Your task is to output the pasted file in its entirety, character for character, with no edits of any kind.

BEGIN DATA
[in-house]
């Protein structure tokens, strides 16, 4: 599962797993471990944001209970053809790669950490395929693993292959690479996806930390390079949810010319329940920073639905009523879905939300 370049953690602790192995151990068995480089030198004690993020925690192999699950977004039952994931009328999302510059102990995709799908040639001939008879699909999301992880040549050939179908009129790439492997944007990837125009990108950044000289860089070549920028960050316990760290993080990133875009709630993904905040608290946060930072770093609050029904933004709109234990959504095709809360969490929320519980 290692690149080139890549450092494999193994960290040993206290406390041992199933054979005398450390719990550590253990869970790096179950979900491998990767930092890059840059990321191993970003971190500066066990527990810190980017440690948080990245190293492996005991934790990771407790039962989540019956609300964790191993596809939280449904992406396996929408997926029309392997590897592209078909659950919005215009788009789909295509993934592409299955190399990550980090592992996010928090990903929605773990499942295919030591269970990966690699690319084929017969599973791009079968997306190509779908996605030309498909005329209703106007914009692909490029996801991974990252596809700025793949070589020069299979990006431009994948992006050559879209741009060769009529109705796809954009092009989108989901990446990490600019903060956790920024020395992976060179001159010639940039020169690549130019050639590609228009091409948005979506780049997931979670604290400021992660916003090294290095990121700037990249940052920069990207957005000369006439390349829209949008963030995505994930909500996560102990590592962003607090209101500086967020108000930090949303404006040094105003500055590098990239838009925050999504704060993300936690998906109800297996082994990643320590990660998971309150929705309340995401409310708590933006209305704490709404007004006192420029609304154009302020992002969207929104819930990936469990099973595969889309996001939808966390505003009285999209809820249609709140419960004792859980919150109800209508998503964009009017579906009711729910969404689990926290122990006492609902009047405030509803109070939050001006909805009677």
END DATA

[in-house]
């Protein structure tokens, strides 16, 4: 599962797993471990944001209970053809790669950490395929693993292959690479996806930390390079949810010319329940920073639905009523879905939300 370049953690602790192995151990068995480089030198004690993020925690192999699950977004039952994931009328999302510059102990995709799908040639001939008879699909999301992880040549050939179908009129790439492997944007990837125009990108950044000289860089070549920028960050316990760290993080990133875009709630993904905040608290946060930072770093609050029904933004709109234990959504095709809360969490929320519980 290692690149080139890549450092494999193994960290040993206290406390041992199933054979005398450390719990550590253990869970790096179950979900491998990767930092890059840059990321191993970003971190500066066990527990810190980017440690948080990245190293492996005991934790990771407790039962989540019956609300964790191993596809939280449904992406396996929408997926029309392997590897592209078909659950919005215009788009789909295509993934592409299955190399990550980090592992996010928090990903929605773990499942295919030591269970990966690699690319084929017969599973791009079968997306190509779908996605030309498909005329209703106007914009692909490029996801991974990252596809700025793949070589020069299979990006431009994948992006050559879209741009060769009529109705796809954009092009989108989901990446990490600019903060956790920024020395992976060179001159010639940039020169690549130019050639590609228009091409948005979506780049997931979670604290400021992660916003090294290095990121700037990249940052920069990207957005000369006439390349829209949008963030995505994930909500996560102990590592962003607090209101500086967020108000930090949303404006040094105003500055590098990239838009925050999504704060993300936690998906109800297996082994990643320590990660998971309150929705309340995401409310708590933006209305704490709404007004006192420029609304154009302020992002969207929104819930990936469990099973595969889309996001939808966390505003009285999209809820249609709140419960004792859980919150109800209508998503964009009017579906009711729910969404689990926290122990006492609902009047405030509803109070939050001006909805009677």